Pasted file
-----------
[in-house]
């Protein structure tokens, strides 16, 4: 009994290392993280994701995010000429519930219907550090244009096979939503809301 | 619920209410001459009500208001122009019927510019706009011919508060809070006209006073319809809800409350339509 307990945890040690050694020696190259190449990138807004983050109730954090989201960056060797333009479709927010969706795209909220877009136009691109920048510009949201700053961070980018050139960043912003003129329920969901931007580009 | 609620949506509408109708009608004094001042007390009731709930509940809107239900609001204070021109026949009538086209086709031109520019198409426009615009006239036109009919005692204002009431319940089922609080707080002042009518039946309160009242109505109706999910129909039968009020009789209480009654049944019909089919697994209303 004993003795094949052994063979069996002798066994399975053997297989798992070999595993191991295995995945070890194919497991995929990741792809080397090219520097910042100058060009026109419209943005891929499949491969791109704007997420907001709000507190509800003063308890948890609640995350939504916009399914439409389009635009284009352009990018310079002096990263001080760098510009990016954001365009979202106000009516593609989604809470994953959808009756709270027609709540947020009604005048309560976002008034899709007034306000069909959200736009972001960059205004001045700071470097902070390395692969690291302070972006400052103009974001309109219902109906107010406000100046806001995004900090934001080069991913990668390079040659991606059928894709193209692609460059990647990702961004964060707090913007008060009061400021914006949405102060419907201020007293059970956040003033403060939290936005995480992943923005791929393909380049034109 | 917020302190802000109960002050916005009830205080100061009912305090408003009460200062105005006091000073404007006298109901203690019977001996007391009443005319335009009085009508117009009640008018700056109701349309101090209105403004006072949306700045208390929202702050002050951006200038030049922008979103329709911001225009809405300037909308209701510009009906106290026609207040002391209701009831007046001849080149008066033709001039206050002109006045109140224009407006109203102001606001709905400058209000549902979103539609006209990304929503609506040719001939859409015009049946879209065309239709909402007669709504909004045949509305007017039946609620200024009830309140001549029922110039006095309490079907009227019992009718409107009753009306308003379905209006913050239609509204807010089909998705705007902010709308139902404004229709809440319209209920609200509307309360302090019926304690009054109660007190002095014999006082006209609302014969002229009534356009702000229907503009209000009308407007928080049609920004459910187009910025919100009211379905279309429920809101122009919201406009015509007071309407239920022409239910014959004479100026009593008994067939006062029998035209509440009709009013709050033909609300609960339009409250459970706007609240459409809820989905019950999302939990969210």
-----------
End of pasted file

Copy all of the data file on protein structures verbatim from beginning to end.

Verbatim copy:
[in-house]
């Protein structure tokens, strides 16, 4: 009994290392993280994701995010000429519930219907550090244009096979939503809301 | 619920209410001459009500208001122009019927510019706009011919508060809070006209006073319809809800409350339509 307990945890040690050694020696190259190449990138807004983050109730954090989201960056060797333009479709927010969706795209909220877009136009691109920048510009949201700053961070980018050139960043912003003129329920969901931007580009 | 609620949506509408109708009608004094001042007390009731709930509940809107239900609001204070021109026949009538086209086709031109520019198409426009615009006239036109009919005692204002009431319940089922609080707080002042009518039946309160009242109505109706999910129909039968009020009789209480009654049944019909089919697994209303 004993003795094949052994063979069996002798066994399975053997297989798992070999595993191991295995995945070890194919497991995929990741792809080397090219520097910042100058060009026109419209943005891929499949491969791109704007997420907001709000507190509800003063308890948890609640995350939504916009399914439409389009635009284009352009990018310079002096990263001080760098510009990016954001365009979202106000009516593609989604809470994953959808009756709270027609709540947020009604005048309560976002008034899709007034306000069909959200736009972001960059205004001045700071470097902070390395692969690291302070972006400052103009974001309109219902109906107010406000100046806001995004900090934001080069991913990668390079040659991606059928894709193209692609460059990647990702961004964060707090913007008060009061400021914006949405102060419907201020007293059970956040003033403060939290936005995480992943923005791929393909380049034109 | 917020302190802000109960002050916005009830205080100061009912305090408003009460200062105005006091000073404007006298109901203690019977001996007391009443005319335009009085009508117009009640008018700056109701349309101090209105403004006072949306700045208390929202702050002050951006200038030049922008979103329709911001225009809405300037909308209701510009009906106290026609207040002391209701009831007046001849080149008066033709001039206050002109006045109140224009407006109203102001606001709905400058209000549902979103539609006209990304929503609506040719001939859409015009049946879209065309239709909402007669709504909004045949509305007017039946609620200024009830309140001549029922110039006095309490079907009227019992009718409107009753009306308003379905209006913050239609509204807010089909998705705007902010709308139902404004229709809440319209209920609200509307309360302090019926304690009054109660007190002095014999006082006209609302014969002229009534356009702000229907503009209000009308407007928080049609920004459910187009910025919100009211379905279309429920809101122009919201406009015509007071309407239920022409239910014959004479100026009593008994067939006062029998035209509440009709009013709050033909609300609960339009409250459970706007609240459409809820989905019950999302939990969210």